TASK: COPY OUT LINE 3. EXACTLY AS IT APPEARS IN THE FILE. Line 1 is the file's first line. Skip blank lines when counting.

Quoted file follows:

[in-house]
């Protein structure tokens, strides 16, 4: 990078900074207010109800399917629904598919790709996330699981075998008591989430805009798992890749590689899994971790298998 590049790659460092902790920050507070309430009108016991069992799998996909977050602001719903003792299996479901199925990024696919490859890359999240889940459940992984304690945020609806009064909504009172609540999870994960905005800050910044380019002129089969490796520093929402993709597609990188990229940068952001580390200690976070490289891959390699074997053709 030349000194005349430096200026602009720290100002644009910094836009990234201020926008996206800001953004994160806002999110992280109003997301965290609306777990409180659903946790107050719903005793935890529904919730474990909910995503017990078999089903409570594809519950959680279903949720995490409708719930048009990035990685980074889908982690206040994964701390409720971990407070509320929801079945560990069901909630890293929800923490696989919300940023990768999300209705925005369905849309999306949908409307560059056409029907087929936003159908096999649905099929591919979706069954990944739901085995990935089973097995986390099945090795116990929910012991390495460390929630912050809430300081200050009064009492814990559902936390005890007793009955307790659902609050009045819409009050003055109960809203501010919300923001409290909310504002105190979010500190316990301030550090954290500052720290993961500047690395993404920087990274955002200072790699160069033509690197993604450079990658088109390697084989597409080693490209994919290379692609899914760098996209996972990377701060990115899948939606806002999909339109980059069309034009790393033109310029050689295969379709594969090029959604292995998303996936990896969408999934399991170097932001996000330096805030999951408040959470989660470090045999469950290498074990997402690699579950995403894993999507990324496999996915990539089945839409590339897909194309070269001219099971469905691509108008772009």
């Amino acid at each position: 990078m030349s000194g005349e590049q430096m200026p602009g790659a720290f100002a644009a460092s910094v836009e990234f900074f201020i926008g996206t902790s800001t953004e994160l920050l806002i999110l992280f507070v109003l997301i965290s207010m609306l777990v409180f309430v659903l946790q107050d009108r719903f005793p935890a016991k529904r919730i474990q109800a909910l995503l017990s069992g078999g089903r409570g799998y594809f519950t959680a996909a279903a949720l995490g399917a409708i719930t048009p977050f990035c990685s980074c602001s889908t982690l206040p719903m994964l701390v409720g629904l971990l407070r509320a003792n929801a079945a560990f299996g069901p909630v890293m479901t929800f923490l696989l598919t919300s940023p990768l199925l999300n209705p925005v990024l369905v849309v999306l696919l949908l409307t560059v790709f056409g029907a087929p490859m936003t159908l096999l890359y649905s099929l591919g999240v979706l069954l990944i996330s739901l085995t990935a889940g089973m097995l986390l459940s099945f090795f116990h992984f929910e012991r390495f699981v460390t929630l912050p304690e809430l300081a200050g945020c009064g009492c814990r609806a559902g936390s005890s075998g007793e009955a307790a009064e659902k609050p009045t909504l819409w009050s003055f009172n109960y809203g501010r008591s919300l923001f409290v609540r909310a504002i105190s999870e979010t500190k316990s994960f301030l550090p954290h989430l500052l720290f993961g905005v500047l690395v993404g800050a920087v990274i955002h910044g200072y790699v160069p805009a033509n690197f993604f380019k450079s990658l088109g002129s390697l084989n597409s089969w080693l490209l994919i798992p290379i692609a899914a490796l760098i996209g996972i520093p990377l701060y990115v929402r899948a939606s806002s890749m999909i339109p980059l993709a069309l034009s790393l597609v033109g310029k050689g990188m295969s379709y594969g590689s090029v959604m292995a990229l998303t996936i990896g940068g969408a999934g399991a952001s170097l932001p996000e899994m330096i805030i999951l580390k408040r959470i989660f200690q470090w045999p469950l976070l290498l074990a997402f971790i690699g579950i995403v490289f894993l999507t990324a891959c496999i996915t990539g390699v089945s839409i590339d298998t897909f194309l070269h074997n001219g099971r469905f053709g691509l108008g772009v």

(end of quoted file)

């Amino acid at each position: 990078m030349s000194g005349e590049q430096m200026p602009g790659a720290f100002a644009a460092s910094v836009e990234f900074f201020i926008g996206t902790s800001t953004e994160l920050l806002i999110l992280f507070v109003l997301i965290s207010m609306l777990v409180f309430v659903l946790q107050d009108r719903f005793p935890a016991k529904r919730i474990q109800a909910l995503l017990s069992g078999g089903r409570g799998y594809f519950t959680a996909a279903a949720l995490g399917a409708i719930t048009p977050f990035c990685s980074c602001s889908t982690l206040p719903m994964l701390v409720g629904l971990l407070r509320a003792n929801a079945a560990f299996g069901p909630v890293m479901t929800f923490l696989l598919t919300s940023p990768l199925l999300n209705p925005v990024l369905v849309v999306l696919l949908l409307t560059v790709f056409g029907a087929p490859m936003t159908l096999l890359y649905s099929l591919g999240v979706l069954l990944i996330s739901l085995t990935a889940g089973m097995l986390l459940s099945f090795f116990h992984f929910e012991r390495f699981v460390t929630l912050p304690e809430l300081a200050g945020c009064g009492c814990r609806a559902g936390s005890s075998g007793e009955a307790a009064e659902k609050p009045t909504l819409w009050s003055f009172n109960y809203g501010r008591s919300l923001f409290v609540r909310a504002i105190s999870e979010t500190k316990s994960f301030l550090p954290h989430l500052l720290f993961g905005v500047l690395v993404g800050a920087v990274i955002h910044g200072y790699v160069p805009a033509n690197f993604f380019k450079s990658l088109g002129s390697l084989n597409s089969w080693l490209l994919i798992p290379i692609a899914a490796l760098i996209g996972i520093p990377l701060y990115v929402r899948a939606s806002s890749m999909i339109p980059l993709a069309l034009s790393l597609v033109g310029k050689g990188m295969s379709y594969g590689s090029v959604m292995a990229l998303t996936i990896g940068g969408a999934g399991a952001s170097l932001p996000e899994m330096i805030i999951l580390k408040r959470i989660f200690q470090w045999p469950l976070l290498l074990a997402f971790i690699g579950i995403v490289f894993l999507t990324a891959c496999i996915t990539g390699v089945s839409i590339d298998t897909f194309l070269h074997n001219g099971r469905f053709g691509l108008g772009v």